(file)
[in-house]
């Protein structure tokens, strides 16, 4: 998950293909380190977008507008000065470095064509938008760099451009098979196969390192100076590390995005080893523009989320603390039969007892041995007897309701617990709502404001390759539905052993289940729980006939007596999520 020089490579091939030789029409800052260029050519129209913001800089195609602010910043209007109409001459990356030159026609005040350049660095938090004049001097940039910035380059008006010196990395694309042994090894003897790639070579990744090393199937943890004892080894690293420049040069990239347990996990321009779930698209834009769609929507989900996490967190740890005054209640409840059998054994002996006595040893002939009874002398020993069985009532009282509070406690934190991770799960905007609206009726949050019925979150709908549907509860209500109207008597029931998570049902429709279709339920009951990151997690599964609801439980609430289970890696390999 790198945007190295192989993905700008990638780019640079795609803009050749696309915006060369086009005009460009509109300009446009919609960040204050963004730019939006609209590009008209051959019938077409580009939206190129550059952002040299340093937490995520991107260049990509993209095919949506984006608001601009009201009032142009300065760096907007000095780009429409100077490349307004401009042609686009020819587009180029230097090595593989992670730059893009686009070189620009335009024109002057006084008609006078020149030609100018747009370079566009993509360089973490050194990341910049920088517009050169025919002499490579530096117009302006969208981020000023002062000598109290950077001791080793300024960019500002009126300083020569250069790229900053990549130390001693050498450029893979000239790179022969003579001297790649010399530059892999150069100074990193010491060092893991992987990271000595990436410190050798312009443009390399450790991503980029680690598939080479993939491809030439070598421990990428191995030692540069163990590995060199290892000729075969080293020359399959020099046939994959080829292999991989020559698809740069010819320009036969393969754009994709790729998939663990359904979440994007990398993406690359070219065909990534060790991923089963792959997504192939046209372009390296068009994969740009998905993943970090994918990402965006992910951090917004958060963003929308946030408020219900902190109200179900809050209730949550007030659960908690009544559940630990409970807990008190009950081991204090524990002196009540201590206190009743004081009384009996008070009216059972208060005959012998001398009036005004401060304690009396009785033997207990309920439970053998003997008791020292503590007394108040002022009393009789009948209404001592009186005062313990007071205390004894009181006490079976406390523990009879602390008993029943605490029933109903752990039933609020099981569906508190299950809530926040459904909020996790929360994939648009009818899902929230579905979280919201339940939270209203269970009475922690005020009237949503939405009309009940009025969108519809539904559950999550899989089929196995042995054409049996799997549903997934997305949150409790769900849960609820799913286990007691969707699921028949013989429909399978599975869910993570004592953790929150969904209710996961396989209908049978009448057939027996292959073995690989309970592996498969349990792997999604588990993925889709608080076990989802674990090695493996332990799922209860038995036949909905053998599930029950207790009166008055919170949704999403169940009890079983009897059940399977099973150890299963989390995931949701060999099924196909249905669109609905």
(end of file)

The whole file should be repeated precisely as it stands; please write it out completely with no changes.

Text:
[in-house]
């Protein structure tokens, strides 16, 4: 998950293909380190977008507008000065470095064509938008760099451009098979196969390192100076590390995005080893523009989320603390039969007892041995007897309701617990709502404001390759539905052993289940729980006939007596999520 020089490579091939030789029409800052260029050519129209913001800089195609602010910043209007109409001459990356030159026609005040350049660095938090004049001097940039910035380059008006010196990395694309042994090894003897790639070579990744090393199937943890004892080894690293420049040069990239347990996990321009779930698209834009769609929507989900996490967190740890005054209640409840059998054994002996006595040893002939009874002398020993069985009532009282509070406690934190991770799960905007609206009726949050019925979150709908549907509860209500109207008597029931998570049902429709279709339920009951990151997690599964609801439980609430289970890696390999 790198945007190295192989993905700008990638780019640079795609803009050749696309915006060369086009005009460009509109300009446009919609960040204050963004730019939006609209590009008209051959019938077409580009939206190129550059952002040299340093937490995520991107260049990509993209095919949506984006608001601009009201009032142009300065760096907007000095780009429409100077490349307004401009042609686009020819587009180029230097090595593989992670730059893009686009070189620009335009024109002057006084008609006078020149030609100018747009370079566009993509360089973490050194990341910049920088517009050169025919002499490579530096117009302006969208981020000023002062000598109290950077001791080793300024960019500002009126300083020569250069790229900053990549130390001693050498450029893979000239790179022969003579001297790649010399530059892999150069100074990193010491060092893991992987990271000595990436410190050798312009443009390399450790991503980029680690598939080479993939491809030439070598421990990428191995030692540069163990590995060199290892000729075969080293020359399959020099046939994959080829292999991989020559698809740069010819320009036969393969754009994709790729998939663990359904979440994007990398993406690359070219065909990534060790991923089963792959997504192939046209372009390296068009994969740009998905993943970090994918990402965006992910951090917004958060963003929308946030408020219900902190109200179900809050209730949550007030659960908690009544559940630990409970807990008190009950081991204090524990002196009540201590206190009743004081009384009996008070009216059972208060005959012998001398009036005004401060304690009396009785033997207990309920439970053998003997008791020292503590007394108040002022009393009789009948209404001592009186005062313990007071205390004894009181006490079976406390523990009879602390008993029943605490029933109903752990039933609020099981569906508190299950809530926040459904909020996790929360994939648009009818899902929230579905979280919201339940939270209203269970009475922690005020009237949503939405009309009940009025969108519809539904559950999550899989089929196995042995054409049996799997549903997934997305949150409790769900849960609820799913286990007691969707699921028949013989429909399978599975869910993570004592953790929150969904209710996961396989209908049978009448057939027996292959073995690989309970592996498969349990792997999604588990993925889709608080076990989802674990090695493996332990799922209860038995036949909905053998599930029950207790009166008055919170949704999403169940009890079983009897059940399977099973150890299963989390995931949701060999099924196909249905669109609905």